Many Oral-B brushes register proudly over 75 decibels, but the iO8 glides in just over the 70dB mark, maxing out at 72.
Oral-B has missed an opportunity to really make a significant change to the noise. The iO8 is no competitor to many of the sonic brushes that top our chart of quietest electric toothbrushes.
The brush heads got bigger and so did the price tag
Possibly intentional is the fact that the iO Series now has its own range of brush heads that fit only iO handles.
The long established range of small round brush heads Oral-B have become known for are not compatible.
iO specific heads are very similar. The range has been shrunk to just 4 styles of heads rather than 8.
Although still smaller in total surface area than a typical sonic head, the iO heads are a bit larger. Approximately 10% deeper.
For me and many it will be noticeable but doesn’t affect daily use.
But, if you’ve become a fan of the small heads because you have a cramped mouth then the iO heads might be more of a mouthful. You’d likely prefer sticking to the existing, more affordable options.
The average brush head price has doubled with the iO bristles. I see no logical justification for this, other than, they can.
Expect to pay $12 per replacement head rather than approximately the $5 we’ve gotten used to. 3 are supplied with the handle.
The inconsistent battery life isn’t acceptable
Around about 14 days is the typical usage time you will get from a fully charged iO8 battery.
It isn’t great considering many brushes, both cheaper and more expensive, often last twice as long.
Unless you travel frequently the shorter battery life probably isn’t a big issue. Particularly when you consider it takes just 3 hours to charge the Series 8. That’s a quarter of the time most other brushes need.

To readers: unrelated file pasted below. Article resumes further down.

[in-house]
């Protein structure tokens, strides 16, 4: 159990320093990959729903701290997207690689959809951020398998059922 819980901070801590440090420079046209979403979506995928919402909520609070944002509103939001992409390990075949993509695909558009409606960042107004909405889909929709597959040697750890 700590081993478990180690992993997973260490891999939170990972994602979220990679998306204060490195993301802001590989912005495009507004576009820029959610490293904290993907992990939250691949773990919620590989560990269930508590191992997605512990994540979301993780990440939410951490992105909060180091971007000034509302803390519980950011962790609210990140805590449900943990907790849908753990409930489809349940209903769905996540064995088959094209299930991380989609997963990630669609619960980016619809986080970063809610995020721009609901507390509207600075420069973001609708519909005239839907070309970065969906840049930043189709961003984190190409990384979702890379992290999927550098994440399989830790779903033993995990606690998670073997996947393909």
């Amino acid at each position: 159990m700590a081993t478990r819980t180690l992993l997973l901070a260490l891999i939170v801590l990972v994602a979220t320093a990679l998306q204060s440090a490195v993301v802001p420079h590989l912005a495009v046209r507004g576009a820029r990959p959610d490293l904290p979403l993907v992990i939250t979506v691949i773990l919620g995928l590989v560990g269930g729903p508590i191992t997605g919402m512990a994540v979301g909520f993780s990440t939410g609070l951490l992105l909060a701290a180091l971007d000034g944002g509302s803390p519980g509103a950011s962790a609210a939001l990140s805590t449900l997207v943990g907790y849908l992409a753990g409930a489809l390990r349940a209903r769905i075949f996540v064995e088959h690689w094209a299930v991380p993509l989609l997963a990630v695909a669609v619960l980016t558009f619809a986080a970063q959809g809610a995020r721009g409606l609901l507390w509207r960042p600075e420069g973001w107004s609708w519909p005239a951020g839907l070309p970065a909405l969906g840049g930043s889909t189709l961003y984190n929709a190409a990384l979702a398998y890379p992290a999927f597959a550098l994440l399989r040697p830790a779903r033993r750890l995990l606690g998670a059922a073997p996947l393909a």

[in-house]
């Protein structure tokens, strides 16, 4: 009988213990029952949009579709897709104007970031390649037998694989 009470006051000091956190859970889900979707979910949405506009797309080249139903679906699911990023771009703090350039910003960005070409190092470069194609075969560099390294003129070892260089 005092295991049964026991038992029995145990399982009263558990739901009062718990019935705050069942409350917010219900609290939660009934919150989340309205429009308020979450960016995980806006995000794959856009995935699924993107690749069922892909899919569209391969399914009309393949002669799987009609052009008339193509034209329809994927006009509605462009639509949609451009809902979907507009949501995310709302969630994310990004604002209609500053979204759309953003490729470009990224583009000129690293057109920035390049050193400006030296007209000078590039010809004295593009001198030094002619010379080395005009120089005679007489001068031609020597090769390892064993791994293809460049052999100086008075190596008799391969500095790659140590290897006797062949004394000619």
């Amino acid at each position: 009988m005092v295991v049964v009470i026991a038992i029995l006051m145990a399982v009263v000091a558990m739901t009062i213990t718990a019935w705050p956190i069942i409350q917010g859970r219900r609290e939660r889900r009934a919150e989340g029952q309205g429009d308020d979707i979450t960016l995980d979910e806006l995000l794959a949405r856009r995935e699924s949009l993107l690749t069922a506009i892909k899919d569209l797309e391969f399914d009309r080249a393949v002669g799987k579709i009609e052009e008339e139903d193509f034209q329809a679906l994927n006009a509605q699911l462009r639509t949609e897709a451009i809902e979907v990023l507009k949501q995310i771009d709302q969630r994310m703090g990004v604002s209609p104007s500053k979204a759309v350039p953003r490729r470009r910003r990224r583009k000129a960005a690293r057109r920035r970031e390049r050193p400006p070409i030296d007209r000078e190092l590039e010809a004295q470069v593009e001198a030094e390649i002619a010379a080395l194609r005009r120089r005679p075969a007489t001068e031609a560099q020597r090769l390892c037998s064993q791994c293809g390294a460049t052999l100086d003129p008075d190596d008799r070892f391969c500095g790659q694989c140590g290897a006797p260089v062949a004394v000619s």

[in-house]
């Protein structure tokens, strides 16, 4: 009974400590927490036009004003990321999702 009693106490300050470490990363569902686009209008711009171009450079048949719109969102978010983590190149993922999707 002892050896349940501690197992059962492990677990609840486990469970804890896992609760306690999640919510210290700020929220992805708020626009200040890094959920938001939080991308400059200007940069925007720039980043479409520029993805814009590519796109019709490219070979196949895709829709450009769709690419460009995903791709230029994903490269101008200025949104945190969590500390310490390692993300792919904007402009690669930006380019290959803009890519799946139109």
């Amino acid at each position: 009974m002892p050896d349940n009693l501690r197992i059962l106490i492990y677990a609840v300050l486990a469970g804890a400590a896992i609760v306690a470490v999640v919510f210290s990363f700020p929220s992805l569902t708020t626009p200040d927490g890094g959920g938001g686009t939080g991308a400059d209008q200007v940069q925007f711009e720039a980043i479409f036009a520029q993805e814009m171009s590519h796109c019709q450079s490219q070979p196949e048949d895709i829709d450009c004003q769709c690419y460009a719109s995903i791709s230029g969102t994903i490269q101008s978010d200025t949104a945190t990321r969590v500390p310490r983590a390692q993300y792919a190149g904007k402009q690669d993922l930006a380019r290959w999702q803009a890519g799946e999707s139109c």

Its charging stand is different from the usual one supplied with Oral-B. This is a magnetic charger.
Circular in shape, it’s wider and deeper than a normal charger. It doesn’t have the prong on top the brush fits on. Instead, a slight convex zone in the center aligns with the concave base of the iO8’s handle.
Hardwired into it is a 2 pin power adapter. The cord is about 4 feet (1.2 meters) in length. The stand supports 100-240 volts, unlike the 110-130 volts of the standard charger. This is better for you if you travel internationally regularly.
The display will give feedback on the battery charge level and the light ring at the top of the brush handle will flash red when low or pulse white when on charge. You can also see the remaining power in the smartphone app.
It’s good you have a few ways to check the battery life because performance is inconsistent.
14 days is about average, but I’ve gotten a few less for no really obvious reason. The most logical explanation is the color screen. It would appear to at times drain more than it should.
As much as I like the display, I would have taken better battery life over such.
It’s probably the best looking brush Oral-B has made
I’ve always thought Philips did a better job with their toothbrush design than Oral-B.
Whilst Oral-B brushes have always been functional, they haven’t had the same desirability.
I don’t need my toothbrush to win prestigious design awards, but if I like the color and how it looks I am more likely to use it. I am sure you would agree.
The iO Series is much sleeker than models like the Genius X.
Large rubber grips and gloss plastics have been replaced with matt plastic handles with a resistive finish.
Of course, the display helps with the appealing look too.
Available in white, black and violet colors the rounded handle has no harsh edges and feels well balanced in the palm.
With a button on either side of the display, the handle looks very clean. Their convex shape and silicone coating stand out to the fingertip and provide reassuring feedback.
Even the provided travel case has been improved. It’s thicker and more robust than a typical plastic case. It has a nice inner molding in which you can place 2 heads and the handle.
It’s the small things, but they make a big difference.
Your money will go further if you don’t buy the iO8
The iO Series 8 is a very good toothbrush, but I would be lying to you if I said it was a good buy.
It may well be if you buy it at a time when there is some promotional price available. Yet, in most instances, your hard earned money can be better spent on the iO6 or iO9.
$249.99 is the asking price for this brush.
Quite often you are able to buy electric toothbrushes for 20% less, therefore the actual selling price is $200.